Archetype Pathway

Archetype Pathway


What is the archetype and What is its purpose?

The archetype…

…describes essential steps of the energy transition

The energy transition archetype describes and illustrates the required changes to the energy system over time to move from a currently largely fossil fuel-based system towards a clean, affordable and sustainable system based on flexible and decentralised renewable energy sources. It thus describes the essential steps of the energy transition by considering its different dimensions including aspects such as infrastructure and technology, policy and markets, as well as broader social implications. Whilst using the broader term “energy transitions,” the archetype reflects the focus of the CASE programme and centres predominately on the power sector. 

…is a generic conceptual framework

The archetype is meant as a generic conceptual framework which describes the power sector transition in general terms applicable to all countries and regions. At the same time, it takes account of the fact that transition pathways, in particular in terms of speed and starting point, can be very different depending on the specific circumstances and characteristics of the country. The country-specific application of the archetype is implemented through the power sector tracking tool, which is being developed in parallel and which will allow stakeholders to assess country specific progress of the transition along a set of key indicators. 

…reflects joint understanding of CASE members

The archetype reflects the CASE members’ joint understanding of what we mean when we speak about the “energy transition in the power sector” in Southeast Asia. It serves the purpose of helping the consortium members to align and be clear about the joint vision and common goal in order to define activities in a targeted and strategic way. In addition to providing the conceptual framework for enabling the tracking of progress of the energy transition in each country, it aims to provide a useful basis for discussion and dialogue with all stakeholders directly working on the energy transition in the region as well as the wider public.

…has been developed by CASE members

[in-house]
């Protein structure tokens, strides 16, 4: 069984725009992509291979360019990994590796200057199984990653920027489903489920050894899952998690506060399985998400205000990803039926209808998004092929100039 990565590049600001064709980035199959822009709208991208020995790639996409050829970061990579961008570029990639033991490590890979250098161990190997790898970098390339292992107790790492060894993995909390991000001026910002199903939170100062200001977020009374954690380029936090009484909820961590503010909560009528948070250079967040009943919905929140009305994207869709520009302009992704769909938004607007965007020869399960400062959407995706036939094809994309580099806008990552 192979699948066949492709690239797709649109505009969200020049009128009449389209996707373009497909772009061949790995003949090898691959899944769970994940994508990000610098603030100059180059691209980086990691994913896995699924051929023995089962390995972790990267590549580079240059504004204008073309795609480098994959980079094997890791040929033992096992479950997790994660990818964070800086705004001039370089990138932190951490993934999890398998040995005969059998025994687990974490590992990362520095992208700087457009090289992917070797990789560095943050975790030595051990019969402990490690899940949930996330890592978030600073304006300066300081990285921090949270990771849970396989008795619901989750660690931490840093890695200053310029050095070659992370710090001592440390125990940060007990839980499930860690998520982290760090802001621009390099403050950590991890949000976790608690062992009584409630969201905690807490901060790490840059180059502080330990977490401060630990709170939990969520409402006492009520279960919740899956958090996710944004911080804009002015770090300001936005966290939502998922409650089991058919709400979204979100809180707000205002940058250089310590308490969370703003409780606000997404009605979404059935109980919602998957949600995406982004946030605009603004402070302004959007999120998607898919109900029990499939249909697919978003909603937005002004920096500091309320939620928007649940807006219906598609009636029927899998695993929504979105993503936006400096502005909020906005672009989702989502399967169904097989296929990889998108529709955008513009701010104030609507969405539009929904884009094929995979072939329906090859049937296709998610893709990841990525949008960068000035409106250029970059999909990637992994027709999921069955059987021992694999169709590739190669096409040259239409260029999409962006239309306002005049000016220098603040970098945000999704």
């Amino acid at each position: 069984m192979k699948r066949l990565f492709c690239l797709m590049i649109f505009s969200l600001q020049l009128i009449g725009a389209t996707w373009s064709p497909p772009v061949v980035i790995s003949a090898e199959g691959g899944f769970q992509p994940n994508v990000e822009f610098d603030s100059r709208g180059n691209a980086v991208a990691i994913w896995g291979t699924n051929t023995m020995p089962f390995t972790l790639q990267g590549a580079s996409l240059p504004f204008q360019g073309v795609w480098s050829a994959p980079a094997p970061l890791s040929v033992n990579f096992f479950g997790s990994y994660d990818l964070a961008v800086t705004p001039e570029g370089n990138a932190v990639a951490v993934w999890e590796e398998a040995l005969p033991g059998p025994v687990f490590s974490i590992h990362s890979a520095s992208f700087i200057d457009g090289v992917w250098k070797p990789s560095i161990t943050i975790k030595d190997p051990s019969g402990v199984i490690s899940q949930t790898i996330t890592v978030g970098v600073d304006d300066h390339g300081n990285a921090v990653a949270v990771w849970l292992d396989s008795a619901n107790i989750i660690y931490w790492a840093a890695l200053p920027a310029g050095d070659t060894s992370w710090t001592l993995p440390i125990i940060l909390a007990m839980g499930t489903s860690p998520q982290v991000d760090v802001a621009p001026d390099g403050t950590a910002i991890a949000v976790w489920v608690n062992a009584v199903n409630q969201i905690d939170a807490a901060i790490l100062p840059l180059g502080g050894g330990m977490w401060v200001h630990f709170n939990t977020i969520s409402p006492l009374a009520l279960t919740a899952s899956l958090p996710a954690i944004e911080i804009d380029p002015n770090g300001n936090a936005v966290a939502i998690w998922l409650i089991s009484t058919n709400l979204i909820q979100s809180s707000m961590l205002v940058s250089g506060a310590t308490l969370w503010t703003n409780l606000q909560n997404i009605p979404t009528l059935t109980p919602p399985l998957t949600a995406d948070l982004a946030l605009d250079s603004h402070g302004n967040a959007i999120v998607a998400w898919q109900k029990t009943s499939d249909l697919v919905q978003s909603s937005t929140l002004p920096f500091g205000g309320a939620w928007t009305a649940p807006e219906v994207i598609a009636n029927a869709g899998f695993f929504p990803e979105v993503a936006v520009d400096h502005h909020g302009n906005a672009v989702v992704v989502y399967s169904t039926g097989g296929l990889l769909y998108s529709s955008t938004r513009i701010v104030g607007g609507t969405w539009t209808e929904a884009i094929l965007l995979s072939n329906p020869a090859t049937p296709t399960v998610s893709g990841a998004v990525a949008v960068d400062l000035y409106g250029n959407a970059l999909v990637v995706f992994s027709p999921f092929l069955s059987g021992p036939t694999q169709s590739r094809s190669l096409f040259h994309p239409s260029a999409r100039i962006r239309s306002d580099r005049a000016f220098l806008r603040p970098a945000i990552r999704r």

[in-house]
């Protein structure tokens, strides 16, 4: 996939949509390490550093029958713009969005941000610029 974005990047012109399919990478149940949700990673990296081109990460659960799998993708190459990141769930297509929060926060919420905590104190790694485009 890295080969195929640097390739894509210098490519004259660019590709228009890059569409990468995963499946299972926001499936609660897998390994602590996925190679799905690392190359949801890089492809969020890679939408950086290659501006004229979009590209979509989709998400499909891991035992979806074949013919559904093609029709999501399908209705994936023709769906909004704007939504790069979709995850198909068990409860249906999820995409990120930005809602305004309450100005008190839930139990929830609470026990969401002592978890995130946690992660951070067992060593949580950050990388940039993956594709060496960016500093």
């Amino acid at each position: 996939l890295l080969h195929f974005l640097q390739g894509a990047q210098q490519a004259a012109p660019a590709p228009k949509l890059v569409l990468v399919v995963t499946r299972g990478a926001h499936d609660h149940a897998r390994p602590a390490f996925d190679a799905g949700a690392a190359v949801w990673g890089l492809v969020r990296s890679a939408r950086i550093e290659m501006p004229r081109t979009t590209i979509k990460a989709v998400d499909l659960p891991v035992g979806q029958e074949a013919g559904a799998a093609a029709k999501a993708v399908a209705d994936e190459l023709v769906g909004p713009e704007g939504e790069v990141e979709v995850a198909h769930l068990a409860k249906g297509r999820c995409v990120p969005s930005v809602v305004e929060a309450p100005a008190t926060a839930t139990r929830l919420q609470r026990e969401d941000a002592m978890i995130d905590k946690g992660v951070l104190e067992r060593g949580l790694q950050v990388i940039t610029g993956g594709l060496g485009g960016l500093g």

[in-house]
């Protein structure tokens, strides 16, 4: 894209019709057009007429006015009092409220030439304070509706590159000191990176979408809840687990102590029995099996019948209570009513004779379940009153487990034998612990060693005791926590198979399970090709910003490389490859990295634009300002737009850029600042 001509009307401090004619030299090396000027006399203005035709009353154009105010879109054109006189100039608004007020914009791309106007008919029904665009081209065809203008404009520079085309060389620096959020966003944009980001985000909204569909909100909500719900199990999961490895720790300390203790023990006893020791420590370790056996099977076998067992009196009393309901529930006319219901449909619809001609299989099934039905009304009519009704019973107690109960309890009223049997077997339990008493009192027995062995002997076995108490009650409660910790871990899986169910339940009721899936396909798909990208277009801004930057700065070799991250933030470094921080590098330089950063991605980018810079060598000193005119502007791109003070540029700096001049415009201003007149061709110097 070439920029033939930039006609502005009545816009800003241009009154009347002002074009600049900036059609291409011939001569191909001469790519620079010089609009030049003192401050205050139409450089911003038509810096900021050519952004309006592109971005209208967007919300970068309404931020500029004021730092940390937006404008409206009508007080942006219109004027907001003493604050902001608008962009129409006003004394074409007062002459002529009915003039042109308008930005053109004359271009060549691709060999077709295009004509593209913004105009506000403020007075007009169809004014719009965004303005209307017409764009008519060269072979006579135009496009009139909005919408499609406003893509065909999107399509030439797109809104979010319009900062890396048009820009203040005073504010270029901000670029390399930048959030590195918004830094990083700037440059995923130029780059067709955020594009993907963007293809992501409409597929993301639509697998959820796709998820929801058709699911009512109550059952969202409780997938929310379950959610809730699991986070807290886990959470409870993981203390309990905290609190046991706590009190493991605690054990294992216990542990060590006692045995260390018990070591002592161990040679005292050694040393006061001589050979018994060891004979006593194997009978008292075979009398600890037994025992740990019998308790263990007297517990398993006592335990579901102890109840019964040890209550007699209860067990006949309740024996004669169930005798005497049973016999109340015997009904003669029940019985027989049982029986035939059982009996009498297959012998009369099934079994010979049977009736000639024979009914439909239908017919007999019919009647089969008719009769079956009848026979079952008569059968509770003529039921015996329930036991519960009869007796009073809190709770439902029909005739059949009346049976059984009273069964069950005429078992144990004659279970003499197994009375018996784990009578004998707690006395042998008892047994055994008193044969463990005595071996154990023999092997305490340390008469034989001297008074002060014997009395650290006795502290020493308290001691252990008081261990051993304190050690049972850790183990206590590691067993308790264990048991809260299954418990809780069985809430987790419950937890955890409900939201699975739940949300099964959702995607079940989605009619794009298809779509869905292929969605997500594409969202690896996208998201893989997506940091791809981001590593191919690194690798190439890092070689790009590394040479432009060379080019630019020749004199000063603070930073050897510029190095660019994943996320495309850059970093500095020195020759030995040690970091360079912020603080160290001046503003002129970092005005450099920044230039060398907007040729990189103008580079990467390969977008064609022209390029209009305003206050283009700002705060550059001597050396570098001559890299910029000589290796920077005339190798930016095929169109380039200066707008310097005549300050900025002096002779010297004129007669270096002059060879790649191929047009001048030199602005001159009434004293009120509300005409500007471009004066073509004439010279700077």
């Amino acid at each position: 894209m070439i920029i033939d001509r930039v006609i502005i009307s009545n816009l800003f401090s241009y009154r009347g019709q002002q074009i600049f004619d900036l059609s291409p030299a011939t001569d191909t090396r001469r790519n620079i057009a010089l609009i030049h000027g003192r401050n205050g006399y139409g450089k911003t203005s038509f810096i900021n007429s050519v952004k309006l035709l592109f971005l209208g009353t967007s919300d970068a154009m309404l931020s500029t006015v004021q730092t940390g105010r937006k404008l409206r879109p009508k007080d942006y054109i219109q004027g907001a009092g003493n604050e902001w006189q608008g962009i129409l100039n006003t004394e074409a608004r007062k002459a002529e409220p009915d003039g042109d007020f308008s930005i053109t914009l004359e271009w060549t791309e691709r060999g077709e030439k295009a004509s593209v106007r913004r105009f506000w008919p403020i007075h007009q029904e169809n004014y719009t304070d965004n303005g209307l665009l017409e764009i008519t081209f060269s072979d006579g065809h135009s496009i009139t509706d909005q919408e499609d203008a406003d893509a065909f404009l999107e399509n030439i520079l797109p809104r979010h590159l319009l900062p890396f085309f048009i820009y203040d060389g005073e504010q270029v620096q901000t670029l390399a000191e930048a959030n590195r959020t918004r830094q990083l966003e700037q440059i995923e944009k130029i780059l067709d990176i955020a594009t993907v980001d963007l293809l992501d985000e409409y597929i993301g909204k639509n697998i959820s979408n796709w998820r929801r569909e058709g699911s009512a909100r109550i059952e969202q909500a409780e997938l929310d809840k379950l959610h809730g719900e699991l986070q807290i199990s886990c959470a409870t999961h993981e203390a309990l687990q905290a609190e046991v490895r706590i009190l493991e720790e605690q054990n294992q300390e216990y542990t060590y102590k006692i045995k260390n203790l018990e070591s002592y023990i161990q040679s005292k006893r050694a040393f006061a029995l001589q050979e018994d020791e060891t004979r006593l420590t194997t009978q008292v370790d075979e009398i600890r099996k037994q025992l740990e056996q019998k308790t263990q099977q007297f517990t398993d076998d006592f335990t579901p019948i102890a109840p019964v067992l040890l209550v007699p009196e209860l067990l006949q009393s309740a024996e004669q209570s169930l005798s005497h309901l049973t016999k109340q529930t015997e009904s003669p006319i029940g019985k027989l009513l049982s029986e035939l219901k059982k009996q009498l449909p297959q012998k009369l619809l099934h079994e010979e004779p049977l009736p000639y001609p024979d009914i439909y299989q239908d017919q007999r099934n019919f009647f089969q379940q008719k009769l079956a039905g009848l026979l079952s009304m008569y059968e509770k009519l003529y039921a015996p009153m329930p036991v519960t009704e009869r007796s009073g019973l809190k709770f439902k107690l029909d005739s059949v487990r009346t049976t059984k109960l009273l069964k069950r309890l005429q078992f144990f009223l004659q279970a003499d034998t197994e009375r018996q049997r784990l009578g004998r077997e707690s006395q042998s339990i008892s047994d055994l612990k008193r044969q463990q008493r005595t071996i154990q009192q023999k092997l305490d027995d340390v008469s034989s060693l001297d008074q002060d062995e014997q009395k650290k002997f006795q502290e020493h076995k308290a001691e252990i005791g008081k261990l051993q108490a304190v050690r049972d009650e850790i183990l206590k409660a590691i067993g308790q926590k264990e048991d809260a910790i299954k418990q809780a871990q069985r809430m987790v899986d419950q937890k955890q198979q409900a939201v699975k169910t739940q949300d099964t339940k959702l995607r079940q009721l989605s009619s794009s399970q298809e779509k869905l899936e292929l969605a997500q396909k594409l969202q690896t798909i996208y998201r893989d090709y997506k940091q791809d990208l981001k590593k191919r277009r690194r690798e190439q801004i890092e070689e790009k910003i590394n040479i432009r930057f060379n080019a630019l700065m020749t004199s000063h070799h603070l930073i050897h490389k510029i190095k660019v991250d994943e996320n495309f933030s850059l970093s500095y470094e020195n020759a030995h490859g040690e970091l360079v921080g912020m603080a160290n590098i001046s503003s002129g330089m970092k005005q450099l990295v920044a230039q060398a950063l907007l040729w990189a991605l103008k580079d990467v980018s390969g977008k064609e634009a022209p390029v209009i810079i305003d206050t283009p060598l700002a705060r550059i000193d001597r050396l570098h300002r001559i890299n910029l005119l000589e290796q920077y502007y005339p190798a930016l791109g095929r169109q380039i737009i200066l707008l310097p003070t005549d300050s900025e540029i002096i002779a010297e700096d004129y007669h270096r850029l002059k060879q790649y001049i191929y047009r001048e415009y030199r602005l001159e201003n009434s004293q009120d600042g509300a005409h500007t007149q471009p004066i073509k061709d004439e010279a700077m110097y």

The archetype has been developed in a consultative process between the CASE consortium members. It is the result of various discussions among the different partners taking into account the different perspectives on the future vision of the power sector from the international, climate policy and national perspectives.

Challenges of the Energy  Transition in Southeast Asia


From status quo to long term vision

The archetype defines four key elements of the power sector transition and the vision of their future state: technologies, flexibility, market design and grid structure. In order to achieve this vision, a range of challenges need to be addressed and overcome. The challenges are generic in the sense that they may be present to varying degrees according to country contexts.
The archetype describes each of these challenges as a way to help stakeholders understand where interventions and actions may be needed to accelerate the move towards a clean, affordable and sustainable power system.

Key Elements



Grid Structure

Market Design

Challenge Groups

Social Acceptance





Grid Integration

Fossil Industry

Supply Chain

Political Will

Challenge Groups

Social Acceptance





Grid Integration

Fossil Industry

Supply Chain

Political Will

The role of the power sector in the energy transition

The power sector transition is a longer process, and depending on each country’s starting point, it may take years if not decades to move from the status quo to achieving the vision. A rapid transformation is however paramount as the power sector plays a critical role for the decarbonisation of other energy intensive sectors.